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Rows of lavender bushes in the light of the setting sun.
Looking into adding lavender to your plant collection? Follow our tips on how to plant, grow, harvest and plant lavender from cuttings.

What you need to know about lavender

Name: lavender (Lavandula).

Plant type: perennial shrub.

Height: typically 80cm–1m. Dwarf forms 30–50cm tall

Foliage: grey and fragrant.

Climate: southern parts of Australia.

Soil: well-drained alkaline soil.

Position: full sun or part shade.

Flowering: mostly spring and summer, spot flowering at other times.

Feeding: yearly feeding with a complete fertiliser.

Watering: drought tolerant once established. Water once or twice a week in summer, depending on the conditions. Reduce frequency in winter.

Close up of purple lavender flowers

Appearance and characteristics of lavender

Lavender is a small shrub, and flowers are borne on short or long stems, depending on the variety. Flowers are usually a shade of lavender-purple, but can also be white, pink or green. The leaves, which are usually narrow and silver-grey or green-grey, provide foliage contrast.

Lavender is perfect in pots and makes good low edging. Using a range of lavender forms and colours creates a relaxed country ambiance, while a display of one variety planted as a hedge (French lavender is one of the best for this), topiarised or massed in a garden bed adds a more formal structure to the garden.

There are about 32 species of lavender. Dwarf varieties range from 30–50cm tall and about 20–40cm wide. Allardi lavender, which is the tallest, grows to 1.8m tall and about 1m wide.

Species include English, Italian (also known as Spanish), French lavender and fern leaf forms.

Newly developed Australian and New Zealand bred lavenders have outstanding flower colour, form and disease resistance. Some of the best are the “ Lavender Lace” collection, “The Princess” Lavender, Lavender “With Love”, Lavender “Pukehou” and lavender “Ruffles”.

Uses for lavender

Spikes of lavender flower look good in the vase and can be dried for potpourri sachets. The scent differs between species and ranges from the sweet lavender fragrance found in English lavender, which is used in cosmetics and perfume, to the more lavender-camphor smell of the French and Italian varieties, which are used in cleaning products.

You can also rub the leaves on insect bites to take the sting out, and the fragrance is said to aid sleep, promote relaxation and relieve headaches.

How to grow lavender

Lavender comes from a climate with dry summers and winter rain, and needs at least six hours of sun each day to look good. Once established, it is fairly drought-tolerant and enjoys coastal conditions, but will need once to twice weekly watering in summer and winter. Lavender will turn up its toes without perfect drainage and needs regular pruning by half to two-thirds to slow down its tendency to get “woody” at the base.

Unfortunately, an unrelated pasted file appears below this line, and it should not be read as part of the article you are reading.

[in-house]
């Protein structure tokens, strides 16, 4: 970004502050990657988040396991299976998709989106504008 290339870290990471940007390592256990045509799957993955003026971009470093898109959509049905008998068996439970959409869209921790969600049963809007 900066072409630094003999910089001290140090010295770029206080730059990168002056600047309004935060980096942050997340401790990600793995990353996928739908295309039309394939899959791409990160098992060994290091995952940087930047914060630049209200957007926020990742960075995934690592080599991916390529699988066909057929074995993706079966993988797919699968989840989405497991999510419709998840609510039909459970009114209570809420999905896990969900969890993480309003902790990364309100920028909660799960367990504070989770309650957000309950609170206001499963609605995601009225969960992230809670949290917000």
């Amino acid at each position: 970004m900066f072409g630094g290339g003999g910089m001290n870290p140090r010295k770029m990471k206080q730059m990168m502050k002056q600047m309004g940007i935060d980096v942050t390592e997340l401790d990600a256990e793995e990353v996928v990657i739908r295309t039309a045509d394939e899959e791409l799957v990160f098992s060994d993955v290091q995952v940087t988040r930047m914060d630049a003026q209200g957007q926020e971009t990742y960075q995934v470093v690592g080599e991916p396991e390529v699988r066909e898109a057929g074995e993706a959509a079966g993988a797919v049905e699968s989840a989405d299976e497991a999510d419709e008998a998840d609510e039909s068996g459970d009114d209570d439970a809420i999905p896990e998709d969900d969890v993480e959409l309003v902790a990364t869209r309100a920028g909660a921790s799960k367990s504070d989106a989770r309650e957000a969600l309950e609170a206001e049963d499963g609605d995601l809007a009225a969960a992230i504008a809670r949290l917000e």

Lavender originated in the Mediterranean, but grows well in most climatic areas of Australia and New Zealand. Gardeners in sub-tropical areas should choose Lavender dentata (French lavender) and Lavender stoechas (Spanish/Italian lavender), and varieties bred from them, as these cope with summer humidity if provided with good air circulation and gravel mulches. Gardeners in the tropics should buy lavender plants during the dry season and treat them as a temporary potted plant.

Caring for lavender

Lavender prefers alkaline soils, so incorporate some dolomite lime into acid soils before planting and provide slow-release fertiliser each spring. Do not use organic mulch around the plants, as these maintain moisture around the trunk and lower branches.

Pruning lavender

Most varieties of lavender flower in spring and summer, but some hybrid forms also spot flower at other times of the year.

Trim back English and Italian lavender in summer and French lavender in autumn to encourage a new flower flush.

Diseases and pests affecting lavender

When grown in ideal conditions lavender is generally trouble-free. Fungal problems such as root rot and dead lower foliage can occur in humid conditions, especially in older plants.

Pests are not usually present, but whiteflyaphids and scale can sometimes be a problem. Treat with two sprays of horticultural oil about ten days apart.

If you like this then try

Kangaroo paw: Kangaroo paw has a flower form that's unique in the botanical world and comes in colours to suit every need.

Bougainvillea: If you're looking for a plant with vibrant colours to bring a tropical look to your garden, then you can't go past bougainvillea.

Grevillea: known for masses of wildlife-attracting flowers, fascinating foliage forms and colours, and they're hardy and reliable.

Start planting today

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Health & Safety

Please make sure you use all equipment appropriately and safely when following the advice in these D.I.Y. videos. You need to be familiar with how to use equipment safely and follow the instructions that came with the equipment. If you are unsure, you may feel it is safest to consult an expert, such as the manufacturer or an expert Bunnings Team Member.

Grave health hazards are linked to asbestos, which may be in homes built up to 1990. Health hazards may result from exposure to lead-based paints in older materials and copper chromium arsenic (CCA) treated timber. For information on the dangers of asbestos, lead-based paint and CCA treated timber and tips for dealing with these materials contact your local council's Environmental Health Officer. You can also use a simple test kit from Bunnings to indicate the presence of lead-based paint.